— The thousands of seedlings used for poplar research at the University of Washington’s Center for Urban Horticulture since the late ’80s have all been bred using traditional cross-pollination techniques except for 80 poplar plants obtained last fall from Oregon State University that have genes from other poplar trees inserted into them, according to Toby Bradshaw, research associate professor of forest resources.
— Understanding the basic biology of how poplar trees grow and develop is of interest to scientists such as Bradshaw who are trying to understand the basics of how all trees grow and, in the last two decades, to companies interested specifically in growing and harvesting poplar trees for making paper and other wood products.
— The 80 experimental plants OSU genetically engineered have had one poplar gene inserted into them that makes it much simpler to understand how genes function compared to traditional cross-pollination when 25,000 or more genes are exchanged, Bradshaw says. These “transgenic” trees are purely experimental and never leave the lab. Eventually Bradshaw and his group may themselves begin inserting single genes from one poplar to another but that work is not done currently at the Center for Urban Horticulture. If they do so, Bradshaw says he is only interested in moving genetic material between poplars.
— He and his colleagues have worked for 10 years mapping the poplar genome to locate individual genes that control important traits such as growth rate and disease resistance. They are particularly interested in the handful of genes that determine growth potential in trees.
— The 80 experimental plants compare to, for example, 15,000 poplar seedlings grown using traditional cross-pollination techniques – methods used on trees for more than 400 years – that Bradshaw and his group have used since he came to the Center for Urban Horticulture in 1995.
— Bradshaw says transgenic plants, those altered in some way other than through pollination, need to be evaluated for human and ecosystem safety, and he and Oregon State University’s Steve Strauss are organizing a conference in July, to which they’ve invited numerous environmental groups. Bradshaw says transgenic plants are a legitimate subject for basic research and will provide the scientific basis on which citizens and politicians can decide about their use.
— Poplars are deciduous trees with heart-shaped leaves about 3 inches across in native species and up to 12 inches across in trees that have been bred to grow quickly. Poplars have tiny seeds attached to fine, cottony fibers, which can be carried great distances on air currents – hence, the nickname “cottonwoods.”
— Poplars can be readily propagated – sometimes referred to as “cloning” — using cuttings. Just as a sprig from a houseplant can take root in water and grow into a new plant, cuttings a foot-long and half-inch wide from a poplar tree with the desired characteristics can be planted and will take root and sprout new shoots.
— This is one reason poplar trees are grown like a crop by a number of pulp and paper makers. They also are easy to grow and easy to breed for characteristics that make high quality paper. Industry uses traditionally bred poplars.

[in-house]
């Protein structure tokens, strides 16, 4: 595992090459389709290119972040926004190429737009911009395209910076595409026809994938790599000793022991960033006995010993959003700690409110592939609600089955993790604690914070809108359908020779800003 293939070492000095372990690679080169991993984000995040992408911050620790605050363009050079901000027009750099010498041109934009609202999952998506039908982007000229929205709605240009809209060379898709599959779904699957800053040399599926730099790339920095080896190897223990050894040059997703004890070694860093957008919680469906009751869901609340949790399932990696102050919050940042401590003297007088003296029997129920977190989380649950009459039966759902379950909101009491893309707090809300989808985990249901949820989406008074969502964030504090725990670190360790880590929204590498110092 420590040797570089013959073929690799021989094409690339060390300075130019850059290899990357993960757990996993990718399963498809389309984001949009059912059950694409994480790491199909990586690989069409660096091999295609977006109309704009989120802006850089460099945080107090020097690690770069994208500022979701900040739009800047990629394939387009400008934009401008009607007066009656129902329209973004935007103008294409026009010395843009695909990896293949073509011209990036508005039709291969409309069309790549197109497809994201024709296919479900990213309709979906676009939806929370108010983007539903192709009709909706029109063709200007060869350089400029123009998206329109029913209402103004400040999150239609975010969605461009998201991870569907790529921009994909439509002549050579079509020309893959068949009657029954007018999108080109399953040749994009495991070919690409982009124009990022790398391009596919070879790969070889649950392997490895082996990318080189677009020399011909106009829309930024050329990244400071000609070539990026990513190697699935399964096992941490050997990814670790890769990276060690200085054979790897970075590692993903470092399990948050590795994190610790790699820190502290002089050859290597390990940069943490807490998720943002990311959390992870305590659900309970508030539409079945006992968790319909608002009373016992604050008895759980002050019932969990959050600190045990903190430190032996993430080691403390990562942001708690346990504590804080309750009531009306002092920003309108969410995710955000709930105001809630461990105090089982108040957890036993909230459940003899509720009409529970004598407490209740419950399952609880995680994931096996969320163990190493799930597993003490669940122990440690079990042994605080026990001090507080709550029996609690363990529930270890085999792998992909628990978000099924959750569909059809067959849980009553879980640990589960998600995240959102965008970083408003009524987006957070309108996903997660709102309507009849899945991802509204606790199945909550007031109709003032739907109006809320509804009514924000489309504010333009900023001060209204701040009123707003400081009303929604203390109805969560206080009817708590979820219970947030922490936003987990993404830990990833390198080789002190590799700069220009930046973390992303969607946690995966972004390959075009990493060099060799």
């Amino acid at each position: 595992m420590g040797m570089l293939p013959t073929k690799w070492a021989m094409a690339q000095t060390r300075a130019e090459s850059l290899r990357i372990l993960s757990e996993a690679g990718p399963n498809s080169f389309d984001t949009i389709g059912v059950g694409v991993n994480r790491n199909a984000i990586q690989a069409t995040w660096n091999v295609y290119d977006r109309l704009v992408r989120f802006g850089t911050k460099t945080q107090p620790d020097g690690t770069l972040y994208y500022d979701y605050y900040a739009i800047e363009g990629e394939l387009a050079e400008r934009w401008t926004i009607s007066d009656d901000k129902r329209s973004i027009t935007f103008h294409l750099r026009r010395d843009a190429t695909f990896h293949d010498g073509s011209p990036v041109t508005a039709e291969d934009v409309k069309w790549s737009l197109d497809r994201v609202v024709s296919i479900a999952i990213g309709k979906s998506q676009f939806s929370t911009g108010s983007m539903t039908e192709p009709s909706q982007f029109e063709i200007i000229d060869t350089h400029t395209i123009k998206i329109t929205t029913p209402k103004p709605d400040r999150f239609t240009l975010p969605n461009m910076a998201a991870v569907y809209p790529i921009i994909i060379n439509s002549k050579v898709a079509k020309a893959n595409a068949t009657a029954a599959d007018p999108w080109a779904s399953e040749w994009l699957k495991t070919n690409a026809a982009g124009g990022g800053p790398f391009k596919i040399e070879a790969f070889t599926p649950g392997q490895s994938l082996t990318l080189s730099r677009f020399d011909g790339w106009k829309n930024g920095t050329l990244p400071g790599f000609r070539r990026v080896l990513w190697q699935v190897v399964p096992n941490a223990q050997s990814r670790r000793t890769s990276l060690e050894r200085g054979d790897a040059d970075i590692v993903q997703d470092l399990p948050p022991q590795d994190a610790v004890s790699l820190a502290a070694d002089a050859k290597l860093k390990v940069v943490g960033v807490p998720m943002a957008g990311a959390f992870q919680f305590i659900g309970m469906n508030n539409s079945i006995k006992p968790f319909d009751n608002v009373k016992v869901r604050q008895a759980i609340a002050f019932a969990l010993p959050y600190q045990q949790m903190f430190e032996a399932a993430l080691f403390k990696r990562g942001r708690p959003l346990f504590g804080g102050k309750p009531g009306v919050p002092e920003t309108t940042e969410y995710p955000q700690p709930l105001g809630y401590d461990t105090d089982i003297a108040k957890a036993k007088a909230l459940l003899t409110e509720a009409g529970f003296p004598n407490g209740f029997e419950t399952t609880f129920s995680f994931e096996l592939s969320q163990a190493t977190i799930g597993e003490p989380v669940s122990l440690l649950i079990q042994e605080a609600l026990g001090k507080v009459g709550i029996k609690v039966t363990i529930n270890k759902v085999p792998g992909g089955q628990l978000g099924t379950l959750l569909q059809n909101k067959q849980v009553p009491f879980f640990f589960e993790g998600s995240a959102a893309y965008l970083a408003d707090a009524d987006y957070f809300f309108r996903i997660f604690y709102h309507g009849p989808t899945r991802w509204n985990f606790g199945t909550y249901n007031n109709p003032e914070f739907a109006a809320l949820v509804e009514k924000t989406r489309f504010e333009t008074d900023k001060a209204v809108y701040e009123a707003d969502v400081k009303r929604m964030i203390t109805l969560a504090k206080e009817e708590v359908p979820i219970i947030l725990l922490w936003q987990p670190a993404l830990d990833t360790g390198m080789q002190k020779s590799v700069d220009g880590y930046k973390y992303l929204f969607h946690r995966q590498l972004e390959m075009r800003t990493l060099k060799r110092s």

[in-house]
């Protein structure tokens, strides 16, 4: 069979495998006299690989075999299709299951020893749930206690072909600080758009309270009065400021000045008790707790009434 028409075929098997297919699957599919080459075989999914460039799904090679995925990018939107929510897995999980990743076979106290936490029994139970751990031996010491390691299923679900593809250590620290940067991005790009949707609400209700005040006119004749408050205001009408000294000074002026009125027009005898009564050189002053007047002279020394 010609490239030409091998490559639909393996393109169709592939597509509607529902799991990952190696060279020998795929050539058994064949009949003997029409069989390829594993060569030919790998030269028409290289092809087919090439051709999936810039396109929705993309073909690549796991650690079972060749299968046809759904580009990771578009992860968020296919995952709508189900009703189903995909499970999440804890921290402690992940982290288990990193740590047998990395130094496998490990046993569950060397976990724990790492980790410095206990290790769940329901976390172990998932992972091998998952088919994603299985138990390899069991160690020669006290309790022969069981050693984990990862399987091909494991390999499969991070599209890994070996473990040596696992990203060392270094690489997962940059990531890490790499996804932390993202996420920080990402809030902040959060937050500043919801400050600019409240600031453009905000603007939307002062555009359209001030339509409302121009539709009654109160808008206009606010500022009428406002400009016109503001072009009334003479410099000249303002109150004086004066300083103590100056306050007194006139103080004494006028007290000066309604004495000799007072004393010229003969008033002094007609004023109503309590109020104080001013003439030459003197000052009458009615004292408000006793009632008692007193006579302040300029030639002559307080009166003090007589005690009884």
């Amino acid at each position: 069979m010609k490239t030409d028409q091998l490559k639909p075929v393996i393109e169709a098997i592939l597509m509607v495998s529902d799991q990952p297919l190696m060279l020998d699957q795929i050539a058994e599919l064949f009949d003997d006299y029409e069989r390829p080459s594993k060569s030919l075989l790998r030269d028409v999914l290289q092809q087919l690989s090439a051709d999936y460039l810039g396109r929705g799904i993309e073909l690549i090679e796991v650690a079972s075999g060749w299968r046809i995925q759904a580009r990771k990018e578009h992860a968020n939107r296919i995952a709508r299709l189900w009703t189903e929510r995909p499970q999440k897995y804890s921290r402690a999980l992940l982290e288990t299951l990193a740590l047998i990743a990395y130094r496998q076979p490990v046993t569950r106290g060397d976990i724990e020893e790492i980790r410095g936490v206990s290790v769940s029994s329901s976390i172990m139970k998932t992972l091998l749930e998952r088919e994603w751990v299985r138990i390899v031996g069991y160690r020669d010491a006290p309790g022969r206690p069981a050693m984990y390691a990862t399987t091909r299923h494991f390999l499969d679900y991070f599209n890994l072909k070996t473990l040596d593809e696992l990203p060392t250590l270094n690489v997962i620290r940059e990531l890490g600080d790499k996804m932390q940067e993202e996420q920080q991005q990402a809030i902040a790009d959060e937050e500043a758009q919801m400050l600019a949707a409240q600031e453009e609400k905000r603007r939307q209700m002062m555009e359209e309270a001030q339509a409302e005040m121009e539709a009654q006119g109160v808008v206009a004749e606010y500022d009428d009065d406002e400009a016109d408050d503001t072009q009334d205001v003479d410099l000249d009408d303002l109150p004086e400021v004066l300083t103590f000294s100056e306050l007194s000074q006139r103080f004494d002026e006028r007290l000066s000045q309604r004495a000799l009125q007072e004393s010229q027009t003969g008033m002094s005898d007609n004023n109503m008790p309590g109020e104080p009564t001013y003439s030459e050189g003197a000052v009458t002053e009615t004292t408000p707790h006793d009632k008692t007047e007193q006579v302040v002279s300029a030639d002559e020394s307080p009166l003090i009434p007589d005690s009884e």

Other center researchers whose work and records were destroyed or harmed include:
— Assistant Professor Sarah Reichard who studies endangered plants in Washington and, for example, was growing 100 showy stickseed plants from tissue cultures in her lab. With only an estimated 300 of the rare plants left in the Cascades, Reichard’s plants represents a quarter of the world’s population.
— Associate Professor Kern Ewing who seeks ways to give native grasses and plants a chance to come back in prairie areas of the region where invasive non-natives now reign, as well as finding ways to rehabilitate wetlands and other natural areas in our cities suffering from the pressures of being in an urban environment.
— Tom Hinckley, director of the Center for Urban Horticulture, who studies how trees and forests respond to natural events such as the eruption of Mount St. Helens and human activities such as logging.
— Associate Professor Linda Chalker-Scott who thinks urban landscapes should be designed in ways so they can be sustained – even when heavily used – without constant maintenance and the need to replace plants, use pesticides and water heavily.
— Mary Robson and the gardening experts with Washington State University Cooperative Extension-King County who work with a variety of programs for gardeners including coordinating master gardeners and pea-patch gardens for the working poor.
Other facilities housed in the building included:
— The Elisabeth C. Miller Horticultural Library where librarians last year answered more than 12,000 gardening questions and helped researchers, students and members of the public make use of the public collection as well as a rare books. It’s estimated that 80 to 90 percent of the collection has been saved, although many of those volumes need treatment for water and smoke damage.
— At the Otis Hyde Herbarium, with its dried plant specimens many of which document the collection in the Washington Park Arboretum, it’s been estimated that 20 percent of the specimens suffered water damage.